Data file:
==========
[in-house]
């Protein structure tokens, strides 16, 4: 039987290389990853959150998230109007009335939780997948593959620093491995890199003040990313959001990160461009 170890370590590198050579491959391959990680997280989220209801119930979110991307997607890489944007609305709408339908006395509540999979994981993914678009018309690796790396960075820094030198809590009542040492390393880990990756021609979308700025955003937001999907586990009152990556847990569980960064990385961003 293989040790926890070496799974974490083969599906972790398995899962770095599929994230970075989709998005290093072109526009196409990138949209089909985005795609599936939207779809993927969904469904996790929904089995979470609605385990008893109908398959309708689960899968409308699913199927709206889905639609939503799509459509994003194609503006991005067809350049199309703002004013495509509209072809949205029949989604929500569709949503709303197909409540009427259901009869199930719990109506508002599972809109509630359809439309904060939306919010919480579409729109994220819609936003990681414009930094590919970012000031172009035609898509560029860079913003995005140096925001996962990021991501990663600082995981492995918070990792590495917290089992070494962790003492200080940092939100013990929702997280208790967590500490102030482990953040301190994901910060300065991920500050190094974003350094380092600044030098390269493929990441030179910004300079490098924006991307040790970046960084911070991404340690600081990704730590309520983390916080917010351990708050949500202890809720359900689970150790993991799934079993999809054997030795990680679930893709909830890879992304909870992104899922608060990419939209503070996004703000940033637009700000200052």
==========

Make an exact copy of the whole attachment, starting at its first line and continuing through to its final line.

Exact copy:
[in-house]
């Protein structure tokens, strides 16, 4: 039987290389990853959150998230109007009335939780997948593959620093491995890199003040990313959001990160461009 170890370590590198050579491959391959990680997280989220209801119930979110991307997607890489944007609305709408339908006395509540999979994981993914678009018309690796790396960075820094030198809590009542040492390393880990990756021609979308700025955003937001999907586990009152990556847990569980960064990385961003 293989040790926890070496799974974490083969599906972790398995899962770095599929994230970075989709998005290093072109526009196409990138949209089909985005795609599936939207779809993927969904469904996790929904089995979470609605385990008893109908398959309708689960899968409308699913199927709206889905639609939503799509459509994003194609503006991005067809350049199309703002004013495509509209072809949205029949989604929500569709949503709303197909409540009427259901009869199930719990109506508002599972809109509630359809439309904060939306919010919480579409729109994220819609936003990681414009930094590919970012000031172009035609898509560029860079913003995005140096925001996962990021991501990663600082995981492995918070990792590495917290089992070494962790003492200080940092939100013990929702997280208790967590500490102030482990953040301190994901910060300065991920500050190094974003350094380092600044030098390269493929990441030179910004300079490098924006991307040790970046960084911070991404340690600081990704730590309520983390916080917010351990708050949500202890809720359900689970150790993991799934079993999809054997030795990680679930893709909830890879992304909870992104899922608060990419939209503070996004703000940033637009700000200052």